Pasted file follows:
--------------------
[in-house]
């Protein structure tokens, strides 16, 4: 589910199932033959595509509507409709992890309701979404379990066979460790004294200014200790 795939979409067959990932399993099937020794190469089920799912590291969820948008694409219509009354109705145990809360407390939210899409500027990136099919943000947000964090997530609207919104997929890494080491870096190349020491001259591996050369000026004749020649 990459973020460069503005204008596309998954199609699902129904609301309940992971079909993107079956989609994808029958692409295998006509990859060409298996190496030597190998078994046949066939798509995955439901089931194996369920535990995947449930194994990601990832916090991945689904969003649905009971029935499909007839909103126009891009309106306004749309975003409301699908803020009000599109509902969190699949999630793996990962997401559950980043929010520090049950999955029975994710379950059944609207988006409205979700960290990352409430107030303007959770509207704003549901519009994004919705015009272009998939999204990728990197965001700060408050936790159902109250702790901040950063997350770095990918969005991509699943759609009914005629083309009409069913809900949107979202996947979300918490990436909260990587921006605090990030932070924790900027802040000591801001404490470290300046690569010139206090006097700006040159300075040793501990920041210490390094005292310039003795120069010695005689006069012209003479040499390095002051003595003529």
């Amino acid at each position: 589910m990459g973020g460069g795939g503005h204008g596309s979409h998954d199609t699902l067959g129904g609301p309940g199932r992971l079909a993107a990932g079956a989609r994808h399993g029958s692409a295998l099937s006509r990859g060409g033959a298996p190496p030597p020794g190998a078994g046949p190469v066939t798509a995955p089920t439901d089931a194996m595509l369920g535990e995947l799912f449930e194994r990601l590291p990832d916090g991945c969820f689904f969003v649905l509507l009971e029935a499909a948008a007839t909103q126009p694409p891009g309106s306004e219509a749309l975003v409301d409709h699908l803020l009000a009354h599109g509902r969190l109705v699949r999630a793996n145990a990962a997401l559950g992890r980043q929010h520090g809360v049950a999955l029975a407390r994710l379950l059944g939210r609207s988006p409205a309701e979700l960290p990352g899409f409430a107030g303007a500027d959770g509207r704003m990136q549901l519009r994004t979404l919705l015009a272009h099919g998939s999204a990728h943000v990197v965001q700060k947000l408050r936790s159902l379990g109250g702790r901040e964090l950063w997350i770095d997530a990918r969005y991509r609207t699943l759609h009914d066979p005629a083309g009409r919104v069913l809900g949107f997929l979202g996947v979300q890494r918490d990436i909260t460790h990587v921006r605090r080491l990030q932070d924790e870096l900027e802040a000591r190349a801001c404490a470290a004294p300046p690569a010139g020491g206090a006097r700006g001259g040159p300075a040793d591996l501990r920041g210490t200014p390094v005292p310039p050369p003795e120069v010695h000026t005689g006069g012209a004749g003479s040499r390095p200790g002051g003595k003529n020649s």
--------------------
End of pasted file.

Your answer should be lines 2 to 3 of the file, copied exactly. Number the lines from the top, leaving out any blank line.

């Protein structure tokens, strides 16, 4: 589910199932033959595509509507409709992890309701979404379990066979460790004294200014200790 795939979409067959990932399993099937020794190469089920799912590291969820948008694409219509009354109705145990809360407390939210899409500027990136099919943000947000964090997530609207919104997929890494080491870096190349020491001259591996050369000026004749020649 990459973020460069503005204008596309998954199609699902129904609301309940992971079909993107079956989609994808029958692409295998006509990859060409298996190496030597190998078994046949066939798509995955439901089931194996369920535990995947449930194994990601990832916090991945689904969003649905009971029935499909007839909103126009891009309106306004749309975003409301699908803020009000599109509902969190699949999630793996990962997401559950980043929010520090049950999955029975994710379950059944609207988006409205979700960290990352409430107030303007959770509207704003549901519009994004919705015009272009998939999204990728990197965001700060408050936790159902109250702790901040950063997350770095990918969005991509699943759609009914005629083309009409069913809900949107979202996947979300918490990436909260990587921006605090990030932070924790900027802040000591801001404490470290300046690569010139206090006097700006040159300075040793501990920041210490390094005292310039003795120069010695005689006069012209003479040499390095002051003595003529």
């Amino acid at each position: 589910m990459g973020g460069g795939g503005h204008g596309s979409h998954d199609t699902l067959g129904g609301p309940g199932r992971l079909a993107a990932g079956a989609r994808h399993g029958s692409a295998l099937s006509r990859g060409g033959a298996p190496p030597p020794g190998a078994g046949p190469v066939t798509a995955p089920t439901d089931a194996m595509l369920g535990e995947l799912f449930e194994r990601l590291p990832d916090g991945c969820f689904f969003v649905l509507l009971e029935a499909a948008a007839t909103q126009p694409p891009g309106s306004e219509a749309l975003v409301d409709h699908l803020l009000a009354h599109g509902r969190l109705v699949r999630a793996n145990a990962a997401l559950g992890r980043q929010h520090g809360v049950a999955l029975a407390r994710l379950l059944g939210r609207s988006p409205a309701e979700l960290p990352g899409f409430a107030g303007a500027d959770g509207r704003m990136q549901l519009r994004t979404l919705l015009a272009h099919g998939s999204a990728h943000v990197v965001q700060k947000l408050r936790s159902l379990g109250g702790r901040e964090l950063w997350i770095d997530a990918r969005y991509r609207t699943l759609h009914d066979p005629a083309g009409r919104v069913l809900g949107f997929l979202g996947v979300q890494r918490d990436i909260t460790h990587v921006r605090r080491l990030q932070d924790e870096l900027e802040a000591r190349a801001c404490a470290a004294p300046p690569a010139g020491g206090a006097r700006g001259g040159p300075a040793d591996l501990r920041g210490t200014p390094v005292p310039p050369p003795e120069v010695h000026t005689g006069g012209a004749g003479s040499r390095p200790g002051g003595k003529n020649s």